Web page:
Politics Pop: Federal building update, elections reminders and COVID inspections – The Missoulian

<a href="https://missoulian.com/news/local/politics-pop-federal-building-update-elections-reminders-and-covid-inspections/article_d0d22505-33c9-586f-a2fd-983bbf2dcacd.html" target="_blank" rel="noopener noreferrer">Politics Pop: Federal building update, elections reminders and COVID inspections</a>  <font color="#6f6f6f">The Missoulian</font>

Politics Pop: Federal building update, elections reminders and COVID inspections


Election Day is around the corner with the Nov. 3 general election less than a month away. The Missoula County Elections Office mailed ballots to Missoula County residents who are active registered voters on Oct. 9. Ballots are due back by 8 p.m. on Election Day, Nov. 3. Postmarks are not sufficient so it’s important for voters to make sure they don’t wait until the last minute to mail their ballots, said Missoula County Elections Administrator Bradley Seaman.

Ballots can also be dropped at one of 11 drop-off locations within the county up until 8 p.m. on Election Day. All ballots will also include prepaid postage. All elections information can be found on the county’s website at missoulavotes.com. This week, the county was also awarded a $312,000 grant to ensure it informs voters about how the mail election will work.

Residents can verify they are registered to vote at their current address at www.myvoterpagemt.com. Residents who need to register to vote or update their registration need to fill out the voter registration form, which can be found at http://missoula.co/registertovote.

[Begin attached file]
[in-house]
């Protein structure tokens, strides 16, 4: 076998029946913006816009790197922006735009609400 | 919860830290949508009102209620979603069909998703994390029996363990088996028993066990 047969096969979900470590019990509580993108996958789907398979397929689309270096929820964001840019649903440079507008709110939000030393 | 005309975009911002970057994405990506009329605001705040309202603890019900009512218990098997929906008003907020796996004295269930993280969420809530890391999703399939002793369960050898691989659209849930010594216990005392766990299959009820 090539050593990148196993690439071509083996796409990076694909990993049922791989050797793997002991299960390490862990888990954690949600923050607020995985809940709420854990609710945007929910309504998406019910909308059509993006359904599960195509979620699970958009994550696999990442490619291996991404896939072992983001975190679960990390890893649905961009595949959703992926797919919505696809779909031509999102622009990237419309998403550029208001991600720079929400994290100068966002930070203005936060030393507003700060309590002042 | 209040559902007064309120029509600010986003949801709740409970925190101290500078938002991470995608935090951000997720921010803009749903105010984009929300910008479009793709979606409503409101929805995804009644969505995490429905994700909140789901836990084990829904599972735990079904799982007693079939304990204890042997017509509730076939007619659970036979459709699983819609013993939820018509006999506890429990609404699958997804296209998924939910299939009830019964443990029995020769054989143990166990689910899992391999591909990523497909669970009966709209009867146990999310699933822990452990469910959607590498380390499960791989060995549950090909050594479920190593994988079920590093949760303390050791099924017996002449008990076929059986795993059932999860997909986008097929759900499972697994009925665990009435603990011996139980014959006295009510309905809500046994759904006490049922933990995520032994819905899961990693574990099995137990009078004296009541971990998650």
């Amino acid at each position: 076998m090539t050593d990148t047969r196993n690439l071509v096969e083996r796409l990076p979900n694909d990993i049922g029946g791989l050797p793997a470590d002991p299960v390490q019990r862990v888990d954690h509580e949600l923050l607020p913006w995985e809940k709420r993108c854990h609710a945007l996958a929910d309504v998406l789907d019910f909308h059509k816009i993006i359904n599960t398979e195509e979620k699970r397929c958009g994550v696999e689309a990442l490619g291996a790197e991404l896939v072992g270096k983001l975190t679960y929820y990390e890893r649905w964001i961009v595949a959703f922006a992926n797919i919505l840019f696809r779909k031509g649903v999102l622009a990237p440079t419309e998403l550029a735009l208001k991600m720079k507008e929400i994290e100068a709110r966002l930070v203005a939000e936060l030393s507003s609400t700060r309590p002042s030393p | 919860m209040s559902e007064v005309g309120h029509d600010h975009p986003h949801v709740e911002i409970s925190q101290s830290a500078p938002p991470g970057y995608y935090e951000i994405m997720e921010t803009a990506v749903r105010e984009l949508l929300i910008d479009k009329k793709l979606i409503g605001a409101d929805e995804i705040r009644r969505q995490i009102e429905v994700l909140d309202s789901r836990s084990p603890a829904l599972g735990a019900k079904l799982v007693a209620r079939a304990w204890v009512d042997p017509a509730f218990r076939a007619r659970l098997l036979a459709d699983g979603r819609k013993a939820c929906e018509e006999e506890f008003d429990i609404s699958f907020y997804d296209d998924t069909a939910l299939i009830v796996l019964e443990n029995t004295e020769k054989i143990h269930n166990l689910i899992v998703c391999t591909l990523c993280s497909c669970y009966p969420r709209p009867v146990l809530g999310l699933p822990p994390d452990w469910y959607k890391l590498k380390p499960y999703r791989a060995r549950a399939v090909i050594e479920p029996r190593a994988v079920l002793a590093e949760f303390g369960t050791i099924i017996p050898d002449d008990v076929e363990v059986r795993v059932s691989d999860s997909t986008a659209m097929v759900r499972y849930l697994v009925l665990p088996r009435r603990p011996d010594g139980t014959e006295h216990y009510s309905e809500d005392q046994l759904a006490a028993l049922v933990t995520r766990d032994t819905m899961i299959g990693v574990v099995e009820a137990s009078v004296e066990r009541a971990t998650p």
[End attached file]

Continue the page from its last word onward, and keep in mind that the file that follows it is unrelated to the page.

Although the county opted to conduct a mail ballot election in light of the coronavirus pandemic, voters can still access in-person voting and voter registration at the Elections Center at 140 N. Russell St. The office will be closed Monday, Oct. 12, in observance of Indigenous Peoples Day. If a voter chooses to vote in-person, their mailed ballot will be voided.

The county is looking for ways to support Liquid Planet in the Missoula County Courthouse as reduced foot traffic in the building has impacted sales, Missoula County Auditor David Wall said. The courthouse is open, but the county has pared back many services due to the pandemic and encouraged people to use online platforms. In an effort to make sure small businesses stay afloat, Wall said the county waived rent for the business for a few months when the courthouse was closed and is now hoping to offer them reduced rent after finalizing a formal agreement. County Commissioner Josh Slotnick expressed support to Wall for the reduced rent during a meeting this week: “I do really appreciate the sympathetic tone you have with this,” Slotnick said.

Commissioner Slotnick responded to a Missoula City Council member who said a proposed policy is racist that would give some preference to businesses looking to contract with the county that are owned by people of color, women or people with disabilities. Councilor Sandra Vasecka said last week that she thought the policy was racist and another business owner said that by extension, county commissioners and staff were also racists. In an editorial published in the Missoula Current this week, Slotnick said “such powerful claims warrant a response.”

“They were right, we’re racists, but not for the reasons claimed,” Slotnick wrote. “…This system where the virtue of your birth almost absolutely determines your eventual wealth and achievement is racist. We all were born into this system and benefit from it every day.” He wrote that eventually he hopes political efforts like the policy will not be needed, but said “we have a lot of work to do.”

County staff who proposed the policy last week said it would help “level the playing field” for businesses that have historically been disadvantaged due to diminished capital and credit opportunities compared to other businesses in the same field that are not owned by people of color, women, or people with disabilities. The county has not yet set a date to vote on the policy.